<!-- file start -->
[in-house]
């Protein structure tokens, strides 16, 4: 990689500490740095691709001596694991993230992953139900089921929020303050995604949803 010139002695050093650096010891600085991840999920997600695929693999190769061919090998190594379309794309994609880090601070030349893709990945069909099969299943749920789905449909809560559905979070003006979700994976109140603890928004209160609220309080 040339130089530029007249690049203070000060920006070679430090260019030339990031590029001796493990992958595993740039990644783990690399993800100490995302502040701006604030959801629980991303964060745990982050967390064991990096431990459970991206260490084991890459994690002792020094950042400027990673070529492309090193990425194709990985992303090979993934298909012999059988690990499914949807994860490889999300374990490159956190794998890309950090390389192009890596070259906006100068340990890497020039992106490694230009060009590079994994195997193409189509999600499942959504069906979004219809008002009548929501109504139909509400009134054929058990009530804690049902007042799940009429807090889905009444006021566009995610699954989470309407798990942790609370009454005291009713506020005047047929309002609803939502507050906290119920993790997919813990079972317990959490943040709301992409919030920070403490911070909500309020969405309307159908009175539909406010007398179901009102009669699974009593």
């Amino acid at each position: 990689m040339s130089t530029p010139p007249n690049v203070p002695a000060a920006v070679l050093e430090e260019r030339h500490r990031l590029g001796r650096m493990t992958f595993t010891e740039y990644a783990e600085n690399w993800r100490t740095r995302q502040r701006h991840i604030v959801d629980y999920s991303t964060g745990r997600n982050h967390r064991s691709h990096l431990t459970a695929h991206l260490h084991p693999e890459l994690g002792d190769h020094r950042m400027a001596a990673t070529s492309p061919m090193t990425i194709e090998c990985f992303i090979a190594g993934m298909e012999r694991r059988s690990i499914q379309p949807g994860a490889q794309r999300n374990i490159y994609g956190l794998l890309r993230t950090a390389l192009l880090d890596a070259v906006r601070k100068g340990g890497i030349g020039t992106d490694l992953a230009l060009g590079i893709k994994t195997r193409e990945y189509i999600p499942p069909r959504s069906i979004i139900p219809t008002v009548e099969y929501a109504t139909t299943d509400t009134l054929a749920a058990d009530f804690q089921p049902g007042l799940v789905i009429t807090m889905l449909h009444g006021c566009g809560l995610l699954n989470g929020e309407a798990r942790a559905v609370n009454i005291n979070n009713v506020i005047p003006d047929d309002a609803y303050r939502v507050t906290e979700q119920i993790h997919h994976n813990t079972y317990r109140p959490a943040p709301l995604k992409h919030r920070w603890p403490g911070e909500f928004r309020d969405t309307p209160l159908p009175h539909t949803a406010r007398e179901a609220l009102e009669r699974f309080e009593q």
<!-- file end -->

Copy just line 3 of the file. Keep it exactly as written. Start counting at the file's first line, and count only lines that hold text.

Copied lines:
């Amino acid at each position: 990689m040339s130089t530029p010139p007249n690049v203070p002695a000060a920006v070679l050093e430090e260019r030339h500490r990031l590029g001796r650096m493990t992958f595993t010891e740039y990644a783990e600085n690399w993800r100490t740095r995302q502040r701006h991840i604030v959801d629980y999920s991303t964060g745990r997600n982050h967390r064991s691709h990096l431990t459970a695929h991206l260490h084991p693999e890459l994690g002792d190769h020094r950042m400027a001596a990673t070529s492309p061919m090193t990425i194709e090998c990985f992303i090979a190594g993934m298909e012999r694991r059988s690990i499914q379309p949807g994860a490889q794309r999300n374990i490159y994609g956190l794998l890309r993230t950090a390389l192009l880090d890596a070259v906006r601070k100068g340990g890497i030349g020039t992106d490694l992953a230009l060009g590079i893709k994994t195997r193409e990945y189509i999600p499942p069909r959504s069906i979004i139900p219809t008002v009548e099969y929501a109504t139909t299943d509400t009134l054929a749920a058990d009530f804690q089921p049902g007042l799940v789905i009429t807090m889905l449909h009444g006021c566009g809560l995610l699954n989470g929020e309407a798990r942790a559905v609370n009454i005291n979070n009713v506020i005047p003006d047929d309002a609803y303050r939502v507050t906290e979700q119920i993790h997919h994976n813990t079972y317990r109140p959490a943040p709301l995604k992409h919030r920070w603890p403490g911070e909500f928004r309020d969405t309307p209160l159908p009175h539909t949803a406010r007398e179901a609220l009102e009669r699974f309080e009593q």